It appears economic confidence is at another possible turning point, with gas prices on a pace to reach record highs in the summer. Further, it is not clear if the government can continue to report more good jobs news given modest economic growth.
For now though, it appears that higher gas prices have not been enough to keep Americans' economic confidence from matching its highest weekly level in four years. However, if job increases slow, gas prices may quickly be perceived as an even more important threat, not only to Americans' economic confidence, but also to the overall economy in the months ahead.
Gallup.com reports results from these indexes in daily, weekly, and monthly averages and in Gallup.com stories. Complete trend data are always available to view and export in the following charts:
Read more about Gallup's economic measures.
View our economic release schedule.
Results are based on telephone interviews conducted as part of the Gallup Daily tracking survey with a random sample of more than 2,000 adults, aged 18 and older, living in all 50 U.S. states and the District of Columbia, selected using random-digit-dial sampling.
For results based on the total sample of national adults, one can say with 95% confidence that the maximum margin of sampling error is ±3 percentage points.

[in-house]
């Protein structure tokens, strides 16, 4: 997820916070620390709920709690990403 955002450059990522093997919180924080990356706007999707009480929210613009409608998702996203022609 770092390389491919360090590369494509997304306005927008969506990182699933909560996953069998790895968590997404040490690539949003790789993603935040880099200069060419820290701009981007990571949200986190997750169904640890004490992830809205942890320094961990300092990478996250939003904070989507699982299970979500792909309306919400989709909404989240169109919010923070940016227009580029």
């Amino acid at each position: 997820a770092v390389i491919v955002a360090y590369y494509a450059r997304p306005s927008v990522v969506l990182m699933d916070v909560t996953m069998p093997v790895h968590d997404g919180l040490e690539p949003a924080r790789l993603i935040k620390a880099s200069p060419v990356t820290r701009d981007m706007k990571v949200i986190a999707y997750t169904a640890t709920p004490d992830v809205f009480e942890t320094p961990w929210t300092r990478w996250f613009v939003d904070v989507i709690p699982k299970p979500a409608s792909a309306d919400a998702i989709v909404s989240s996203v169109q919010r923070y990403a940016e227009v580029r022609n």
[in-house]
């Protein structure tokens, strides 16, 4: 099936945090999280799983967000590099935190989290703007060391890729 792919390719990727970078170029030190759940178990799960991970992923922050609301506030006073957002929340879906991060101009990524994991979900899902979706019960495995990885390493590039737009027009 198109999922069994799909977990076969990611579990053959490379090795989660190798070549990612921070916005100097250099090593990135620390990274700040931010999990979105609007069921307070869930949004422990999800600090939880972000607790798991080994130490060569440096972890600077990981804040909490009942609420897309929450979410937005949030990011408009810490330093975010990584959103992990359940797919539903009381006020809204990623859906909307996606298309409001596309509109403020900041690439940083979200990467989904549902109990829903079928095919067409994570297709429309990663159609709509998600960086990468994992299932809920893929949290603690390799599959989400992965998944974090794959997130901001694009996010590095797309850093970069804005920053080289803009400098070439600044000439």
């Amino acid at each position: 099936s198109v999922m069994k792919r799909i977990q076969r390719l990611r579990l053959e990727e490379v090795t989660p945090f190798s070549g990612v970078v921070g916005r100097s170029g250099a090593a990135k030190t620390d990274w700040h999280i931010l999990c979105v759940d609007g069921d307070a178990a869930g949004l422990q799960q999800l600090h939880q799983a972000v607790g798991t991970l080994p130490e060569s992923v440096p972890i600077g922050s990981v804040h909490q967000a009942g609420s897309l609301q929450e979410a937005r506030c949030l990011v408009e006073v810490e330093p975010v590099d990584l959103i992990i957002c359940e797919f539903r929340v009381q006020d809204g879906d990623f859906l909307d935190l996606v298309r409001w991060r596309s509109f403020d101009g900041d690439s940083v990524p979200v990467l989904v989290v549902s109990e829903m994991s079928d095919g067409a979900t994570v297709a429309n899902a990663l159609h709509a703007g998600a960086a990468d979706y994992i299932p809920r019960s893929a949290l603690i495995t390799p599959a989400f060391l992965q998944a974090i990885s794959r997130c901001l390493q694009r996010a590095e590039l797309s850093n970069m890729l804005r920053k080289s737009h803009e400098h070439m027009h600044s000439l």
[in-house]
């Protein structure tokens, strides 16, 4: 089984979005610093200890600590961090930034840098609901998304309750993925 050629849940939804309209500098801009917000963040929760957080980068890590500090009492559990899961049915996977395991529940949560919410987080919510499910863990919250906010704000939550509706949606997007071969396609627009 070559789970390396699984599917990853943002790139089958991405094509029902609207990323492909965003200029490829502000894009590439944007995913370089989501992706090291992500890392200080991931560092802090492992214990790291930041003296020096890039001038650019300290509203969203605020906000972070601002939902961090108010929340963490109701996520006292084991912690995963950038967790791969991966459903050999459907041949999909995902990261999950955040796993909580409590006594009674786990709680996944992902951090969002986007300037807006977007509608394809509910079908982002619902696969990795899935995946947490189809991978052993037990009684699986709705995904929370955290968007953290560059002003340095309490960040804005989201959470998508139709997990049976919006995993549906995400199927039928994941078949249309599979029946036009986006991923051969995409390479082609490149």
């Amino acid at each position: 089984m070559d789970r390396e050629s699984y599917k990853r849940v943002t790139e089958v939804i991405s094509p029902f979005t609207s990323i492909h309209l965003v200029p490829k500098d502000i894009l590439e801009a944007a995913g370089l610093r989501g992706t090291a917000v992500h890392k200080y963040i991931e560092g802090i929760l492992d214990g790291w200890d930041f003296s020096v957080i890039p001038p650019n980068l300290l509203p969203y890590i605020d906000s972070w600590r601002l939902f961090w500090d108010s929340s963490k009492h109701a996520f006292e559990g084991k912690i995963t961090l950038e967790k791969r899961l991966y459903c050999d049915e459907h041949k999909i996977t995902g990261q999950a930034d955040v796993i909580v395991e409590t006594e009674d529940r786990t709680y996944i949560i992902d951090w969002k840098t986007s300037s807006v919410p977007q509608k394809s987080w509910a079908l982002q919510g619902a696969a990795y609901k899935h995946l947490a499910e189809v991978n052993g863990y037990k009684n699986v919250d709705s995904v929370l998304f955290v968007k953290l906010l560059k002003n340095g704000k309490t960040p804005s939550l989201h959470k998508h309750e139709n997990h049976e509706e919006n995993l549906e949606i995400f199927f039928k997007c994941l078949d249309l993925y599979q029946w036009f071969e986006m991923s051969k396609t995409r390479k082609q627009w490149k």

Results for the week ending March 11, 2012, are based on telephone interviews conducted as part of the Gallup Daily tracking survey with 3,405 adults, aged 18 and older, living in all 50 U.S. states and the District of Columbia, selected using random-digit-dial sampling. For results based on this weekly sample of national adults, one can say with 95% confidence that the maximum margin of sampling error is ±3 percentage points.
Interviews are conducted with respondents on landline telephones and cellular phones, with interviews conducted in Spanish for respondents who are primarily Spanish-speaking. Each sample includes a minimum quota of 400 cell phone respondents and 600 landline respondents per 1,000 national adults, with additional minimum quotas among landline respondents by region. Landline telephone numbers are chosen at random among listed telephone numbers. Cell phone numbers are selected using random-digit-dial methods. Landline respondents are chosen at random within each household on the basis of which member had the most recent birthday.
Samples are weighted by gender, age, race, Hispanic ethnicity, education, region, adults in the household, and phone status (cell phone only/landline only/both, cell phone mostly, and having an unlisted landline number). Demographic weighting targets are based on the March 2011 Current Population Survey figures for the aged 18 and older non-institutionalized population living in U.S. telephone households. All reported margins of sampling error include the computed design effects for weighting and sample design.
In addition to sampling error, question wording and practical difficulties in conducting surveys can introduce error or bias into the findings of public opinion polls.
For more details on Gallup's polling methodology, visit www.gallup.com.